That’s also something worth visiting, by the way. Din Tai Fung may be popping up in a lot more Asian cities, but it would be nice to taste it in the country where it came from. Plus, the waitresses have the most insanely beautiful skin I’ve ever seen. If they get their complexion from all that xiao long bao, I may have to rethink my current diet.

DIY delight

For those who aren’t keen to shop, Taiwan’s still got plenty of activities to enjoy. Taiwan’s got a pretty sweet do-it-yourself (DIY) scene, where tourists get a chance not to just see or taste local treats, but to make them as well.

Taichung, just two hours away from Taipei, is rich with wonderful DIY activities that highlight some of the Taiwan’s cultural gems. Perhaps the most notable is the bubble tea tutorial at Chun Shui Tang. For about TWD400, you will learn how to make milk tea using black tea, and another drink with black pearls. The lesson also comes with a cute plastic cocktail shaker that they use to make the tea and a certificate, because why not?

When you’ve finished cooling off with your self-made drink take a visit to Puli town’s Guang Hong Xing paper mill. Now, a paper mill doesn’t sound like a particularly sexy destination when you’re on tour, but it was fascinating to see how they still keep age-old traditions despite modern technology. The mill offers flower pressing, calligraphy, and hand printing, which we got to try. It also has a beautiful stationery shop, where you can buy souvenirs that can’t be found in Taiwan’s many markets.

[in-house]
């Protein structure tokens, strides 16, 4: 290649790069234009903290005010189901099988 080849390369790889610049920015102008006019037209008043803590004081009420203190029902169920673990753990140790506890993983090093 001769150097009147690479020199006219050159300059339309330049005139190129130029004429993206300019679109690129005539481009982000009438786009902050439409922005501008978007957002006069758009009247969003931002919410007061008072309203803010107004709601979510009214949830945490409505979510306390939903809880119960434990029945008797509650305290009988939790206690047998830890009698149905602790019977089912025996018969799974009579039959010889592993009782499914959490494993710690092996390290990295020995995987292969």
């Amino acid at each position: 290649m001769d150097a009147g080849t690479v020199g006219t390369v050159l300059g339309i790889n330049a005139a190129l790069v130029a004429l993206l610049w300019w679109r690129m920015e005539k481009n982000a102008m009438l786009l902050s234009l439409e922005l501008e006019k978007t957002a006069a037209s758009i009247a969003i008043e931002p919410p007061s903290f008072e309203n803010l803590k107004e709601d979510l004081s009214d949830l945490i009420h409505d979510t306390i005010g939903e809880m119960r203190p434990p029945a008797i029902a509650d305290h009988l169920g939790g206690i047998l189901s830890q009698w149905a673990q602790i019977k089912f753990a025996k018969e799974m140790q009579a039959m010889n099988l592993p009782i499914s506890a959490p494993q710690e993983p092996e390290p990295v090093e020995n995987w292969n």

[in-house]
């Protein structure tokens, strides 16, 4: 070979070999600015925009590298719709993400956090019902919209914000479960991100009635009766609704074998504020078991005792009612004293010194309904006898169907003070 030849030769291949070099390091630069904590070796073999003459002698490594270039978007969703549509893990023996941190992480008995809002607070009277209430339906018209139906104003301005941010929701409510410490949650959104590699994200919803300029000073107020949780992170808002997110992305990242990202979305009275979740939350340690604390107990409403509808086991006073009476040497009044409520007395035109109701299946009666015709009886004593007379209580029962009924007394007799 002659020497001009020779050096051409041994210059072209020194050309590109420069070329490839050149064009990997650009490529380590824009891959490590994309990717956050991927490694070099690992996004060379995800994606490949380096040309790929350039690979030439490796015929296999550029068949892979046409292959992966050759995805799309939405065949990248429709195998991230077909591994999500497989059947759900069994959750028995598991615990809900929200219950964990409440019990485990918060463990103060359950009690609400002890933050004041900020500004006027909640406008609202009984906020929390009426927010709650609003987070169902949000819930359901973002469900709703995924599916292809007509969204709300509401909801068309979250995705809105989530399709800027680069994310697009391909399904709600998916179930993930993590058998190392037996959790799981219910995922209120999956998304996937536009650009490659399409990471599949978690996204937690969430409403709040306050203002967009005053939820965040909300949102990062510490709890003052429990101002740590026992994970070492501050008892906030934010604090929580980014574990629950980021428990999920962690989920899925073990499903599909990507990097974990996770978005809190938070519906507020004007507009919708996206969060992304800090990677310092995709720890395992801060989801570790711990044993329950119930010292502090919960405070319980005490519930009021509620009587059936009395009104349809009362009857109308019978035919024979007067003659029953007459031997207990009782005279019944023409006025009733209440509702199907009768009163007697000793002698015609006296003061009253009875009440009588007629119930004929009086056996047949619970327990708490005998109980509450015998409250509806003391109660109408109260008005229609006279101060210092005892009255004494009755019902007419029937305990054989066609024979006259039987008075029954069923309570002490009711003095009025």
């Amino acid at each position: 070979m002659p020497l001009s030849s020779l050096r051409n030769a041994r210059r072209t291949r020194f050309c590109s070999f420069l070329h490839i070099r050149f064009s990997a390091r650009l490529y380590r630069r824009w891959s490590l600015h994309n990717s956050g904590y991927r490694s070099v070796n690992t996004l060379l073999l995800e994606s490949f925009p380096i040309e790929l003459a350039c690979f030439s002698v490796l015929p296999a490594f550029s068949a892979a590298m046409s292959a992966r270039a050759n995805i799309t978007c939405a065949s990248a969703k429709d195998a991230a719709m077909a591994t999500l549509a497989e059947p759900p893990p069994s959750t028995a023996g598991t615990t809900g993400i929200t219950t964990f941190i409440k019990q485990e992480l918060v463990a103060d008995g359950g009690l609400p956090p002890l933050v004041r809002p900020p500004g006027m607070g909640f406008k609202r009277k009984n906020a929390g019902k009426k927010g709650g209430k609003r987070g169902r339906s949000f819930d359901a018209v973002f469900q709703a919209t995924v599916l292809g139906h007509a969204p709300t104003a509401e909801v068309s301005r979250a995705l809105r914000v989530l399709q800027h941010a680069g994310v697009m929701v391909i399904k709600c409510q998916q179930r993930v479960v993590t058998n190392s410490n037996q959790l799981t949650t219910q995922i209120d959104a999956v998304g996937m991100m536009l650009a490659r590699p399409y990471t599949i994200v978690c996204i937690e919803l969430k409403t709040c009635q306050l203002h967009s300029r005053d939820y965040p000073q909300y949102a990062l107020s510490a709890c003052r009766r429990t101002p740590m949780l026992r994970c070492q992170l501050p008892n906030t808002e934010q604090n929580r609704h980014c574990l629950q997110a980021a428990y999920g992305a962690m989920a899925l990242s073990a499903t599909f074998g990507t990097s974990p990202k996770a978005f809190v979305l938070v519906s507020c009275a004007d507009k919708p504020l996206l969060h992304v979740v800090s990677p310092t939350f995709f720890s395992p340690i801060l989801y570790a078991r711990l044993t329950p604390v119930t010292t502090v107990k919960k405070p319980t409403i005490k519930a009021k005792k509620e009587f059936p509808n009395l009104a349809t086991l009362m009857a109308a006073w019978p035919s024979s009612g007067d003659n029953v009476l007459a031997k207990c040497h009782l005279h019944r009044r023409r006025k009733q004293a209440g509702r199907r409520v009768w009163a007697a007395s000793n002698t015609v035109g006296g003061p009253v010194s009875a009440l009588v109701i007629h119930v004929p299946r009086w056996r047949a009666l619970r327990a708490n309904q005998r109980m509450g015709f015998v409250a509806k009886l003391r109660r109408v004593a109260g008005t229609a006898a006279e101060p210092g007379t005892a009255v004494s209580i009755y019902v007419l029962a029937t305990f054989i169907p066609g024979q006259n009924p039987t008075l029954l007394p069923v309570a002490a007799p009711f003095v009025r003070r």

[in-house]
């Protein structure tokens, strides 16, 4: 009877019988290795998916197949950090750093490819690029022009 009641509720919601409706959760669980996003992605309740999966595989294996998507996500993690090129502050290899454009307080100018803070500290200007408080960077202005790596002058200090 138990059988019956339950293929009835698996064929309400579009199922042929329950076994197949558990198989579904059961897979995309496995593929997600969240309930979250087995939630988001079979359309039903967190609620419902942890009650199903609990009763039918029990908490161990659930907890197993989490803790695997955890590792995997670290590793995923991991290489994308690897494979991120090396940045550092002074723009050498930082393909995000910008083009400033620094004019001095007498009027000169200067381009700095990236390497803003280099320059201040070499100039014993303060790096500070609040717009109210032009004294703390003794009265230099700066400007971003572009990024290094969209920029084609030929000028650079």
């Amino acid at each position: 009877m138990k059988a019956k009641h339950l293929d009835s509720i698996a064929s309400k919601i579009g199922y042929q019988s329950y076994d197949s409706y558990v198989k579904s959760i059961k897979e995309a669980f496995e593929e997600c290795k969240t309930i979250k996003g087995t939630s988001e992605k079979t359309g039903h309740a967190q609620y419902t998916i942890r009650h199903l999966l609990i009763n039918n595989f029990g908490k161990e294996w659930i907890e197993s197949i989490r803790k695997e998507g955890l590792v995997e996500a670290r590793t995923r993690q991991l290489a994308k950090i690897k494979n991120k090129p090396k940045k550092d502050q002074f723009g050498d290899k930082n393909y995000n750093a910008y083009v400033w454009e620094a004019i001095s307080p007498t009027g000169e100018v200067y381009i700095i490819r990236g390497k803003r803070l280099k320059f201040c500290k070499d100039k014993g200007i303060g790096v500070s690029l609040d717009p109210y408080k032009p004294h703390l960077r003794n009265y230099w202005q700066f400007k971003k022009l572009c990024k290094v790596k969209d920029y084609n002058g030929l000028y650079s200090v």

The paper lanterns at New Taipei City are a must on anyone’s Taiwan bucket list. It’s a great activity to try with friends and family—the lanterns are so big that doing it alone might prove to be difficult. The nice old man who taught me and my fellow travelers how to put it together was pretty patient as we struggled with the glue and messed up the paper with our handwriting. But all that trouble was worth seeing them light up and float into the sky.

A bit of repose

With all the dizzying activities made available by this peanut-shaped island, any visit to Taiwan should start or end with their famous Sun Moon Lake. There isn’t much to do in this area, and it’s honestly a bit of a trip if you’re coming straight from the airport, but it’s definitely a sight to see. The tranquil lake set against a backdrop of misty hills and sloping, almost idle towns almost feels like a dream. It makes sense that Taiwan’s beloved former president Chiang Kai-shek loved visiting this place, if only to get away from city life for a bit.

A stay at the Lealea Garden Hotel, especially its sleek newly built annex, offers a wonderful view of the lake. Their breakfast buffet features huge windows so you can see boats zipping past as you eat your oatmeal (I now refuse to eat my oatmeal any other way.) Boat tours on the lake are also available, but strolling around the quaint shops in the area is pretty nice too.

I think the perfect way to wind down a visit is to go to Taiwan’s Formosan Aboriginal Culture Village, just a few minutes away from Sun Moon Lake via cable car. It offers a pretty interesting glimpse into the first people to inhabit Taiwan, before the ethnic Chinese migrated from the mainland. Some of the aborigines, especially in southern Taiwan, resemble Filipinos in a way, and their homes look like the stone houses in Batanes. I was surprised to see a bit of home in a foreign land, but it’s comforting. Suddenly Taiwan felt a little bit like home too.

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China Airlines offers daily flights to and from Taiwan. For inquiries, feel free to contact them at 534-6700 to 09 or e-mail at [email protected].